Members of the New Mexico State Racing Commission who rejected a bid by Las Vegas gaming entrepreneur, have finally filed a report listing their objections to the application.

It all came down to their expressed belief that Shawn Scott, who reportedly sold a $10 million Louisiana racetrack for $131 million, was only interested in making a quick profit if he were granted the license to build a racetrack/casino in Hobbs, N.M.

Scott was one of three applicants. The other two were R.D. Hubbard, the owner of Ruidoso Downs whose gaming reputation was scarred by a major fine in Indiana, and Ken Newton, former operator of the defunct Downs at Santa Fe.

"Based on Mr. Scott’s pattern and practice," the report read, "the Racing Commission believes that it is more likely than not, that if given the license to operate the casino and racetrack in Lea County, that Mr. Scott will sell the license in the near future for a large profit without the state of New Mexico, Lea County and Hobbs deriving any benefit."

Scott currently has racing interests in upstate New York and Maine and purchased the closed Vacation Village Hotel/Casino in Las Vegas at auction.

Executive returns

Alan Goodenough, the former chairman of London Clubs International (LCI) and the person most responsible for the company’s ill-fated investment in the Aladdin Hotel Casino on the Las Vegas Strip, has resurfaced as a participant in the U.K.’s gaming industry.

The Aladdin’s bankruptcy severely crippled the LCI’s financial position and sent Goodenough into retirement because of ill-health.

To expedite its restructuring, LCI offered a deal to Stanley Leisure, the gaming group, whereby Stanley would take over LCI’s operations. The initial offer was rejected as insufficient and a deadline of Jan. 22 was given by LCI’s chairman, Michael Beckett, to come up with a decent offer or bow out of the negotiations.

Stanley Leisure said if it makes the deal it will sell off five of LCI’s casinos, including the ultra plush Les Ambassadeurs to Hg Capital, a private equity group that includes among its members, Goodenough.

Still to be heard from is South African gaming magnate, Sol Kerzner, whose company owns $15 million of LCI’s debt.

Track unity urged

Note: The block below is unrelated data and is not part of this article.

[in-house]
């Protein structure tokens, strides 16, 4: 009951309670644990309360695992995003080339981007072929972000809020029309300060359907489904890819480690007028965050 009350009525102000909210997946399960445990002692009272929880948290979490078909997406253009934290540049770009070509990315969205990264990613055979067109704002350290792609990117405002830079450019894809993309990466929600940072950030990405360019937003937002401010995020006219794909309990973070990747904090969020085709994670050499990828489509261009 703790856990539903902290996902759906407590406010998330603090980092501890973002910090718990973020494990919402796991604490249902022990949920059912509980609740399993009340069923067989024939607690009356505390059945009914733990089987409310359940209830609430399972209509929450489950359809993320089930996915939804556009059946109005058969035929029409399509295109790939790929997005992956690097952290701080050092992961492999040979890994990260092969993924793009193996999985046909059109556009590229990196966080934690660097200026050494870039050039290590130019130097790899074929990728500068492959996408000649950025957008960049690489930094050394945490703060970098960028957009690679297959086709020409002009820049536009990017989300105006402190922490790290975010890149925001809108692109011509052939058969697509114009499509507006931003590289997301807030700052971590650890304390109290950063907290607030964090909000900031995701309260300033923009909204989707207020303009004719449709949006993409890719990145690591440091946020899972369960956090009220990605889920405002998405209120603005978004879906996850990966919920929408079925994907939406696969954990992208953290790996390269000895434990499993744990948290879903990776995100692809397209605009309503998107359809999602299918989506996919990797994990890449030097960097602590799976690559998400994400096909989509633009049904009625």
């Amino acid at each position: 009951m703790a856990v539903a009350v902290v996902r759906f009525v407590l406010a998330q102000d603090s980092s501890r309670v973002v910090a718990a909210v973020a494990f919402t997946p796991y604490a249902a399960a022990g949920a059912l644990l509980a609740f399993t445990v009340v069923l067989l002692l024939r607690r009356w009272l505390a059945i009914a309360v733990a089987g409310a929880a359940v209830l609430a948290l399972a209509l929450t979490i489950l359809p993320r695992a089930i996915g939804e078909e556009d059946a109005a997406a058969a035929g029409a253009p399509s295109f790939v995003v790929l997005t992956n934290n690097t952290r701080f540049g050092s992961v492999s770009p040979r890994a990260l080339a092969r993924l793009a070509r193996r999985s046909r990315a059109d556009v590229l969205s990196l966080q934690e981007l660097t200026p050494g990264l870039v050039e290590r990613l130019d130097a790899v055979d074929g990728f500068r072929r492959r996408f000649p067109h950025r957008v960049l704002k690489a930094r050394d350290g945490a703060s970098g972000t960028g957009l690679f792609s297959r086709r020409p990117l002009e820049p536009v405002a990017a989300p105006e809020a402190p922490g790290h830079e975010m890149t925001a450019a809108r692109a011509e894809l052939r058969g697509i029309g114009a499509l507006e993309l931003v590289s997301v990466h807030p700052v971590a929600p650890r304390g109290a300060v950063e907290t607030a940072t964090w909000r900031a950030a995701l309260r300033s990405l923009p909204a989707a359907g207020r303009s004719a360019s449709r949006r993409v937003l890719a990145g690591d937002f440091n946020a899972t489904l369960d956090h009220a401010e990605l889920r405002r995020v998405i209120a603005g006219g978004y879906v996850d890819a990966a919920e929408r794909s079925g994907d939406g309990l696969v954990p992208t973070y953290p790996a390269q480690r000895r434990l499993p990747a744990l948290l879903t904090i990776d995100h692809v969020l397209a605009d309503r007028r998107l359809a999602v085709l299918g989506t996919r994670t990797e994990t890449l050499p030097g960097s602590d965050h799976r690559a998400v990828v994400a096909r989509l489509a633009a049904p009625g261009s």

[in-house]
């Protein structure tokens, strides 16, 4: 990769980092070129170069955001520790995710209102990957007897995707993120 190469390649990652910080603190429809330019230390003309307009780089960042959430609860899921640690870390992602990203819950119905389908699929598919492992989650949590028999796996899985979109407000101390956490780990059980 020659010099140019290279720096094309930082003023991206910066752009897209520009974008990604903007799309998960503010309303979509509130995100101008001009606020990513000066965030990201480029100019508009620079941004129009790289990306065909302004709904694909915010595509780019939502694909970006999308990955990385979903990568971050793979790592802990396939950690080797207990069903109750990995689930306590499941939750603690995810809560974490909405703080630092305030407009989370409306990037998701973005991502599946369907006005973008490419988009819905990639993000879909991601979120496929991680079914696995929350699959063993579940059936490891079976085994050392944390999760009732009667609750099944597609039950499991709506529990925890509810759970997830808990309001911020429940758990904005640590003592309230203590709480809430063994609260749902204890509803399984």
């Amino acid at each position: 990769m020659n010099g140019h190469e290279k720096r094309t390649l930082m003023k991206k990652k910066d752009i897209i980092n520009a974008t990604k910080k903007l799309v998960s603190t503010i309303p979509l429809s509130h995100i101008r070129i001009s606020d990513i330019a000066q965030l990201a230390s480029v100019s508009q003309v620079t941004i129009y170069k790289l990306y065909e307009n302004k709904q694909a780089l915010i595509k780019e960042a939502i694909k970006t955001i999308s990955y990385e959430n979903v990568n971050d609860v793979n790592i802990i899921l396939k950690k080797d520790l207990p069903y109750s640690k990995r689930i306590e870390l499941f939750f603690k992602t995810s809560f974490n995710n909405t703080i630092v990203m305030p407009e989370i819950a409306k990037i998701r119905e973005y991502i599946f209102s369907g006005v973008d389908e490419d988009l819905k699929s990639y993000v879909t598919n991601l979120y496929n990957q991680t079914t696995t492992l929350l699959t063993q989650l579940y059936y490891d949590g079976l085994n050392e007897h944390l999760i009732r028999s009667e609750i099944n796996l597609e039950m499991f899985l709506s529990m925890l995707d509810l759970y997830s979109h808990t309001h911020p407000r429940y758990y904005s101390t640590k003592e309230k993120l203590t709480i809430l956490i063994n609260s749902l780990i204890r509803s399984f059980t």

Maryland Gov.-elect Robert Ehrlich, a stated proponent of issuing slot machine licenses to four state racetracks, is becoming frustrated by the lack of unity among track operators.

He already has put them on notice to get their act together if they expect legislation to fly.

So far, his words of warning seem to be falling on deaf ears. Meetings to resolve some of the existing problems affecting the tracks only seem to have exacerbated the feuds that have split the tracks over recent years.

Not only are the track participants — people like horse breeders, owners trainers and track operators — arguing, but even the tracks can’t decide which ones will get the slots. Ehrlich supports just four tracks — Laurel, Pimlico, Rosecroft and Cumberland. But others involved in Ocean Downs on the Eastern Shore and Timonium State Fairgrounds want in on the project.

Ehrlich, who plans to use the slot revenues as a means of cleaning up some red ink, will issue his legislative recommendation later this month.

The Insider

International Game Technology (IGT) will report the results of its first quarter of fiscal year 2003 on Wednesday, Jan. 22 at 11 a.m. PDT.

WMS Industries Inc. (WMS) has scheduled a conference call for Tuesday, Jan. 28, at 1 p.m. PDT at which time it will release its fiscal results for the second quarter of the current fiscal year.

Mandalay Resort Group (MBG) opened its Mandalay Bay Convention Center on Monday. The new convention site, built at a cost of $235 million, is being marketed as the fifth largest convention facility in the U.S.

Rhode Island Gov.-elect Don Carcieri is expected to favor an increase in gaming devices for Lincoln Greyhounds and Newport Jai Alai provided the state gets a bigger cut of the gaming pie.

A state-sponsored task form has determined that a casino in Maine would hurt the state’s harness racing industry and would shrink the state’s current lottery revenues. Also, the task force said the state lacks an adequate network of social services to assist problem gamblers that would result.

Carl Icahn’s Sands Hotel/Casino in Atlantic City has announced a cutback in employees of as many as 150 people because of a stiff decline in gambling revenues during the month of December. This will be the second major layoff in the past eight months.

It’s almost as if the general public didn’t care. Reviews of two environmental studies involving proposed casino in the New York Catskills has drawn no interest even though the casinos could attract more than 35,000 vehicles on a peak Saturday.

Citing changes in demographics, Ladbrokes, the English bookmaking firm, said it would close about 50 betting facilities throughout the country. The shops have failed to increase their turnover, according to company officials.

Facing a $1.2 billion budget shortfall, Illinois is expected to expand its existing gambling activities by possibly licensing a land-based casino in Chicago; increasing the number of riverboat casino licenses from the existing 10; adding gaming positions at the operating riverboats, or permitting the state’s track to install slot machines.